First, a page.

Today, we are releasing .NET Core Tools 1.0. It’s an exciting day and an important milestone in the .NET Core journey. The tools are supported on Windows, macOS and Linux. You can use them at the command-line, with VS Code or as part of Visual Studio 2017.
You can download the new .NET Core tools at .NET Core Downloads, for using .NET Core on the command-line.
The tools are also integrated into Visual Studio 2017, also releasing today. You need to select the .NET Core cross-platform development workload when you install Visual Studio.
You can read more about the Visual Studio 2017 release in Announcing Visual Studio 2017 General Availability… and more. Also check out Visual Studio 2017: Productivity, Performance, and Partners.
Visual Studio for Mac also includes support for .NET Core. Visual Studio for Mac Preview 4 is also releasing today.
New versions of the .NET Languages are included in Visual Studio. You can now use C# 7, Visual Basic 15 and F# 4.1. C# 7 is already supported with .NET Core (just by using the latest Roslyn!). We expect F# support in the first half of 2017 and then VB support after that.
.NET Core 1.0.4 and .NET Core 1.1.1 were also released today. Both releases include a set of reliability updates to improve the quality of .NET Core. You can download the .NET Core Runtime releases via our .NET Core Runtimes download page. If you are looking for the .NET Core SDK to get the latest tools, try the .NET Core SDK download page.
You can take the tour of .NET Core by watching What’s new in .NET Core and Visual Studio 2017. It’s a great video, showing you a lot of the new .NET Core experience in just 8 minutes.
We are encouraging everyone doing .NET Core development to move to Visual Studio 2017, including migrating from project.json to csproj. We will not be supporting csproj and MSBuild for .NET Core in Visual Studio 2015.
Let’s take a look at some of the key improvements, starting with the command-line experience, moving to Docker and then into Visual Studio.
You can very quickly create and run a .NET Core app on your favorite OS. Let’s see what the experience looks like on Windows, creating and launching a .NET Core 1.0 console app. You need the .NET Core SDK installed for this experience.
C:\>dotnet new console -o myapp The template "Console Application" created successfully. C:\>cd myapp C:\myapp>dotnet restore Restoring packages for C:\myapp\myapp.csproj... C:\myapp>dotnet run Hello World!
You can see a similar command-line experience using Docker. In this example, I’m creating and launching an ASP.NET Core 1.1 MVC site using a .NET Core SDK Linux Docker image with Docker for Windows (I prefer “Stable channel”). You just need Docker for Windows installed, configured to Linux containers for this experience. You do not need .NET Core installed. You can do the same thing with .NET Core and Windows containers.
C:\Users\rich>docker run -p 8000:80 -e "ASPNETCORE_URLS=http://+:80" -it --rm microsoft/dotnet root@9ea6f0be8ef7:/# dotnet new mvc -o mvc --framework netcoreapp1.1 The template "ASP.NET Core Web App" created successfully. root@9ea6f0be8ef7:/# cd mvc root@9ea6f0be8ef7:/mvc# dotnet restore Restoring packages for /mvc/mvc.csproj... root@9ea6f0be8ef7:/mvc# dotnet run Hosting environment: Production Content root path: /mvc Now listening on: http://+:80 Application started. Press Ctrl+C to shut down.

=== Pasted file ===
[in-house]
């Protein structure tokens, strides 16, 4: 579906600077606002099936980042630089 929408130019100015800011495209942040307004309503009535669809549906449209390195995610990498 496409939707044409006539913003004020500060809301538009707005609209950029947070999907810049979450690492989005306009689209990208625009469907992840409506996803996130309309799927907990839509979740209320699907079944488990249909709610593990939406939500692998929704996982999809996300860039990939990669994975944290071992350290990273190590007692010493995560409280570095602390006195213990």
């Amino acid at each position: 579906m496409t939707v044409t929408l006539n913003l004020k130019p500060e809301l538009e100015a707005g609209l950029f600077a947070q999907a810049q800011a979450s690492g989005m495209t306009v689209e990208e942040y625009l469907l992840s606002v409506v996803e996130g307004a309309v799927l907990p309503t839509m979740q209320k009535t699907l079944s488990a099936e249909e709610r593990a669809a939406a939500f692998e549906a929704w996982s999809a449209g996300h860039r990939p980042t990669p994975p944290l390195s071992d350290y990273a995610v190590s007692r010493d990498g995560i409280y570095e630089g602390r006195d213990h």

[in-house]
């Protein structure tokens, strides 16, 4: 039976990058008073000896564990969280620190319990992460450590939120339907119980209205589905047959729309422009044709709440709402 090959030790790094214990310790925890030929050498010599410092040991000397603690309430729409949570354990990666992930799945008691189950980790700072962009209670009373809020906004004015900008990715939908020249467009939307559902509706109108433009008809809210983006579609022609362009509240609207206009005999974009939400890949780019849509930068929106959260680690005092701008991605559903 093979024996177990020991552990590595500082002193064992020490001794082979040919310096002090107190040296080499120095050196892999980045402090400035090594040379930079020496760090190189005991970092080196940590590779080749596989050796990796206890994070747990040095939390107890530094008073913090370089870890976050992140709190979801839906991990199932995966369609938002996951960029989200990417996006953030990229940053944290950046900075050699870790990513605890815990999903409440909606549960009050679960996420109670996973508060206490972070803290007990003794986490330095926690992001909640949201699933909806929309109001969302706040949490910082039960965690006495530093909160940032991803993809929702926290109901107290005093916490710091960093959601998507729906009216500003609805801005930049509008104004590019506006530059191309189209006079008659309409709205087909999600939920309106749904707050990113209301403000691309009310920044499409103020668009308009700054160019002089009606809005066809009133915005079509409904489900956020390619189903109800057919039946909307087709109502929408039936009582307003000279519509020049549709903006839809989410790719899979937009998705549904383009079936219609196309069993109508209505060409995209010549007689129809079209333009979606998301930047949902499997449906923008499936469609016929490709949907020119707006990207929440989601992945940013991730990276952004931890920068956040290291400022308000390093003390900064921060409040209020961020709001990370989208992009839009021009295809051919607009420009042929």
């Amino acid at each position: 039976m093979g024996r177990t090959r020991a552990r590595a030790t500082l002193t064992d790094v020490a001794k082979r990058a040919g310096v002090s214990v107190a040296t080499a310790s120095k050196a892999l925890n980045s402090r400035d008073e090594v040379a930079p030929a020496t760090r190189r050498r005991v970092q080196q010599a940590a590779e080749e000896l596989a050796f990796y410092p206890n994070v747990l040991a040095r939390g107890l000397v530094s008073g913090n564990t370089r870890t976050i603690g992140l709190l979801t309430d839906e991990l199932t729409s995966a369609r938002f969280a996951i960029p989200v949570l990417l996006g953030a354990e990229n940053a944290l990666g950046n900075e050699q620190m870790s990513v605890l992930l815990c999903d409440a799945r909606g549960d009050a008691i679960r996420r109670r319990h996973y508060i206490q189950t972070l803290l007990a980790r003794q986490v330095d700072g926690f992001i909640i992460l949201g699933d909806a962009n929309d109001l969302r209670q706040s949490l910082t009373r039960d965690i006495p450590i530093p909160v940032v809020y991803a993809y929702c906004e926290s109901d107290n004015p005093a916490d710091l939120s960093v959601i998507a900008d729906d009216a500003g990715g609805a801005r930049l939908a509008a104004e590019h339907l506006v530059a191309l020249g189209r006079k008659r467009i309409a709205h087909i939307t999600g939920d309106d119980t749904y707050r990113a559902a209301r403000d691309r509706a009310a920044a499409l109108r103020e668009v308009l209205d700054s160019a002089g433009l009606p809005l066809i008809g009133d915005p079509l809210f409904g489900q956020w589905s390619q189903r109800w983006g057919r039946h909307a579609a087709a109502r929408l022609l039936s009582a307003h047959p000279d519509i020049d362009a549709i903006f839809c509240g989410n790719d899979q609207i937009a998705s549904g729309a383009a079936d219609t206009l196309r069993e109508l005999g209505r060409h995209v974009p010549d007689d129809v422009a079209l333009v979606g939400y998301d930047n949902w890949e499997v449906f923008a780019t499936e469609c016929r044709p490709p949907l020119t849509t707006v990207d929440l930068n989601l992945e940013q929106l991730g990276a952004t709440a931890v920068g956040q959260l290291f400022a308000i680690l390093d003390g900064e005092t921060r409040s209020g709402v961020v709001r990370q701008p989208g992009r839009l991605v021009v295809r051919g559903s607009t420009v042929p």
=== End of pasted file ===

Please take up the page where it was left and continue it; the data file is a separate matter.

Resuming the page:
I then navigated the web browser to
http://localhost:8000 and saw the following page load, instantly. I still find this configuration amazing, loading ASP.NET sites from a Linux container, on Windows. Try it; it works!
There are new templates that you can use in Visual Studio 2017, for .NET Core, ASP.NET Core and .NET Standard. You can see them located in the new project dialog, displayed in the following screenshot.
You should use the ASP.NET Core template if you want to build web sites or services, use the .NET Core template for tools or .NET Core experimentation and use the .NET Standard (Class Library) templates for libraries that you want to use with multiple apps of different application types (for example, .NET Core, .NET Framework and Xamarin). There are also platform-specific class library templates (for example, .NET Core (Class Library) and .NET Framework (Class Library)) that enable you want to take advantage of APIs available in those respective platforms and not in .NET Standard.
The ASP.NET Core “new project” experience includes a version picker, making it easy to select the version of ASP.NET Core that you want. The selection controls both the .NET Core target framework and ASP.NET Core package versions. See the experience in the following screenshot.
With .NET Core projects, you can edit project files “live” while the project is loaded. This option is available by right-clicking on the project file and selecting Edit [project-name].csproj. You can add or remove package references and other aspects of the project file. It seems magic compared to the existing Visual Studio “Unload Project” experience. You can also try an experimental extension that offers csproj intellisense. See the new experience in the following screenshot.
.NET Standard libraries are a new project type that you can use in nearly all .NET project types. They are the replacement for and a big step forward over Portable Class Libraries. You can now reference .NET Standard projects and NuGet packages from .NET Framework, Xamarin and Universal Windows Apps. The image below shows a .NET Framework console app with a project dependency on a .NET Standard project, which has dependencies on two popular NuGet packages.
We’re now encouraging everyone to migrate to MSBuild and csproj from project.json. As I stated above, we will not be supporting any of the new .NET Core tools in Visual Studio 2015. We also won’t be updating the Visual Studio 2015 project.json-based tools.